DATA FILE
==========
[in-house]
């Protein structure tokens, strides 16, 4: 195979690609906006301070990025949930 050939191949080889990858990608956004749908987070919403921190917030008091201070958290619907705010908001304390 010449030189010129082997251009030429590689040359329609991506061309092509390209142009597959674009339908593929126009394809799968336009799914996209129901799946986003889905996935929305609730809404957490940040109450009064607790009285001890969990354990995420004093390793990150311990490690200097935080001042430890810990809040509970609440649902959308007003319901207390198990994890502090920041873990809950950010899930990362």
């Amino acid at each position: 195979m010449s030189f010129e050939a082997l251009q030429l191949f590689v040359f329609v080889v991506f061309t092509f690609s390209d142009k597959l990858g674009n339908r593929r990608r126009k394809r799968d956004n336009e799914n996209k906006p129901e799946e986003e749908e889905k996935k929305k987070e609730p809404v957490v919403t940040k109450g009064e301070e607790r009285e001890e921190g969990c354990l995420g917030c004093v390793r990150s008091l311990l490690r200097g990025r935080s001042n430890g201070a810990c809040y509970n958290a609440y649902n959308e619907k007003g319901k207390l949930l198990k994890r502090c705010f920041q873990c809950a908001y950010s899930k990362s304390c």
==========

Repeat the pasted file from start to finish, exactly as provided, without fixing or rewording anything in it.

[in-house]
């Protein structure tokens, strides 16, 4: 195979690609906006301070990025949930 050939191949080889990858990608956004749908987070919403921190917030008091201070958290619907705010908001304390 010449030189010129082997251009030429590689040359329609991506061309092509390209142009597959674009339908593929126009394809799968336009799914996209129901799946986003889905996935929305609730809404957490940040109450009064607790009285001890969990354990995420004093390793990150311990490690200097935080001042430890810990809040509970609440649902959308007003319901207390198990994890502090920041873990809950950010899930990362």
């Amino acid at each position: 195979m010449s030189f010129e050939a082997l251009q030429l191949f590689v040359f329609v080889v991506f061309t092509f690609s390209d142009k597959l990858g674009n339908r593929r990608r126009k394809r799968d956004n336009e799914n996209k906006p129901e799946e986003e749908e889905k996935k929305k987070e609730p809404v957490v919403t940040k109450g009064e301070e607790r009285e001890e921190g969990c354990l995420g917030c004093v390793r990150s008091l311990l490690r200097g990025r935080s001042n430890g201070a810990c809040y509970n958290a609440y649902n959308e619907k007003g319901k207390l949930l198990k994890r502090c705010f920041q873990c809950a908001y950010s899930k990362s304390c």